Atletico Madrid's triumph over Liverpool in March was a throwback to a more celebrated past under Diego Simeone but five months on and the Champions League offers them a very real opportunity in the present.
Knocking out the holders at Anfield may prove to be the first glimpse of a new era under Simeone, where the likes of Joao Felix, Marcos Llorente, Jose Gimenez and Jan Oblak push Atletico to challenge for major honours again.
Or it could be a last hurrah for the Simeone project, which some believe will never again scale the heights of their incredible La Liga title win in 2014 or their runs to the Champions League finals in 2014 and 2016.
Either way, few believed Llorente's two goals in extra-time would be the start of something even more surprising, namely Simeone lifting the cup in May.
Certainly nobody anticipated football shutting down completely the following week, as nervousness turned to indignation about Atletico fans travelling to Anfield, before matches behind closed foors became matches postponed indefinitely.
And yet when football returned in June, Atletico were transformed. They went unbeaten in the 11 games after the resumption, to dispel concerns they could miss out on La Liga's four.
They won seven matches and drew four, one of them against Barcelona at Camp Nou, which helped Real Madrid clinch the title.
They scored 20 goals and conceded six. If the season had started when the league restarted, Atletico would have finished second.
"We did well and we know we're on a really good streak but the Champions League is a different competition," said Diego Costa last week.
Atletico face Leipzig in Lisbon on Thursday as one of the form teams still standing, in a tournament that has gifted them the significantly kinder half of the draw.
If they beat Leipzig, who laboured to a third-place finish in the Bundesliga, they will face either Atalanta, the tournament's minnows or Paris Saint-Germain, who have played two games in almost half a year.
Meanwhile, in the other half, only one of Bayern Munich, Barcelona, Manchester City and Lyon can reach the final.
Without doubt, Atletico's opponents and potential semi-final opponents will be just as eager to capitalise, especially PSG, whose longing for success in the Champions League has come to define them.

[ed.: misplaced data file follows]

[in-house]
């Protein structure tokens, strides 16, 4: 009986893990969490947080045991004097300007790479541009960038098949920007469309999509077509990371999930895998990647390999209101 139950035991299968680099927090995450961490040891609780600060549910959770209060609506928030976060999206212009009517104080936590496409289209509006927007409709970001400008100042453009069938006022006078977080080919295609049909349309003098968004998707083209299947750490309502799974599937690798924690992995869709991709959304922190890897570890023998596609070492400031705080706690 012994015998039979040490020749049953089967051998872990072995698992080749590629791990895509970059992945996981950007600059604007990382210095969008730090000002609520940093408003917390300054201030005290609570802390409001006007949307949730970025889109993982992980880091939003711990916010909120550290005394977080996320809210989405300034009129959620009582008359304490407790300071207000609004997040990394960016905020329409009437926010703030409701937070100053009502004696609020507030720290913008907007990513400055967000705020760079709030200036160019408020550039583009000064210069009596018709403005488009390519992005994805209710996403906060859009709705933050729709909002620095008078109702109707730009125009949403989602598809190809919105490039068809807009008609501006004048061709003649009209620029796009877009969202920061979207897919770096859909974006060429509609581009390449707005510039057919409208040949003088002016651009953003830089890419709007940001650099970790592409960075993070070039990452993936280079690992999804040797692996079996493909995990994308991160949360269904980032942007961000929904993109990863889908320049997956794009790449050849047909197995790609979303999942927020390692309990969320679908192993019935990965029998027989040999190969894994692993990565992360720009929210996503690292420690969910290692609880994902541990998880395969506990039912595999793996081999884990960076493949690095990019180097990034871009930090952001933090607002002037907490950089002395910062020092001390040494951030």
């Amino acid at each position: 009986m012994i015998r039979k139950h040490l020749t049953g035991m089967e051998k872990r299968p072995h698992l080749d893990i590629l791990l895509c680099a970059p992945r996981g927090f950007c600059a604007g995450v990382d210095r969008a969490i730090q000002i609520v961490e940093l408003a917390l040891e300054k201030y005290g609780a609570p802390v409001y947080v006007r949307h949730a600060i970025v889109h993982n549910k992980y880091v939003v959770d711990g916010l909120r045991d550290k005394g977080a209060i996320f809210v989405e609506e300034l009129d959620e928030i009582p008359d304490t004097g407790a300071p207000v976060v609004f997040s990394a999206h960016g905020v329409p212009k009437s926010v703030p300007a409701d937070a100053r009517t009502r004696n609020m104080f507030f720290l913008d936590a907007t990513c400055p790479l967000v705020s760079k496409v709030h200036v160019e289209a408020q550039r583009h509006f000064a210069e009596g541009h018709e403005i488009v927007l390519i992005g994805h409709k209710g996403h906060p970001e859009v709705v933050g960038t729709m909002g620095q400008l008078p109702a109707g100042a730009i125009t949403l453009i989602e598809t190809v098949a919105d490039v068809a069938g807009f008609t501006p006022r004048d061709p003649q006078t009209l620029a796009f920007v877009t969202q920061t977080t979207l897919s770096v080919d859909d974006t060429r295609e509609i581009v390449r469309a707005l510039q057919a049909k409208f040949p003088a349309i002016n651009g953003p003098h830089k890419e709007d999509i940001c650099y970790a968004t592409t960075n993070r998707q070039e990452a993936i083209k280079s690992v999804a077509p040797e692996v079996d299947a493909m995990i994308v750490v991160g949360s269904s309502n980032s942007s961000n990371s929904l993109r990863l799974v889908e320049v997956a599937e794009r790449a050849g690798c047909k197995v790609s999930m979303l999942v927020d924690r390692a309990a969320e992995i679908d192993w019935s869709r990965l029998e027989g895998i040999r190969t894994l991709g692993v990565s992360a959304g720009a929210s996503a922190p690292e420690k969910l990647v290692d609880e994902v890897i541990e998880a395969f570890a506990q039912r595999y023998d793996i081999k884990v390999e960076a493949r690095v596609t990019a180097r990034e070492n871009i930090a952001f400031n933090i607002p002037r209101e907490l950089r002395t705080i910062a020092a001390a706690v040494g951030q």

And it is unknown how Simeone's squad will be affected by the club's announcement on Sunday that Angel Correa and Sime Vrsaljko tested positive for coronavirus, with both players, who would likely have been on the bench, left at home.
A required second round of tests on Sunday meant preparations had to be tweaked, including delaying the squad's flight to Lisbon from Monday until Tuesday afternoon.
But it is hard to shake the sense that as a team, Atletico are very well-placed, even if the club have always appeared more comfortable as under-dogs under Simeone than burdened by expectation.
Even the new format could suit them, in single matches where game management is likely to be key and technical superiority has less time to win out than over the traditional 180 minutes.
A riled Jurgen Klopp said after Liverpool's 1-0 defeat at the Wanda Metropolitano in February that Atletico's backs-to-the-wall approach would not be as effective without their own fans.
Yet they were able to frustrate Liverpool at Anfield too, before winning 3-2 in the second leg.
"It's important to accept the new format because once you accept it, you can adapt," said Atleti's Saul Niguez.
Leipzig, meanwhile, were still in the title race in March and considered a threat even in the Champions League, on the back of destroying Jose Mourinho's Tottenham in the last 16.
But they have been less effective since the restart and will be less potent without Timo Werner, whose move to Chelsea cruelly prevents him from finishing what he started in the Champions League. It could be Atletico's year.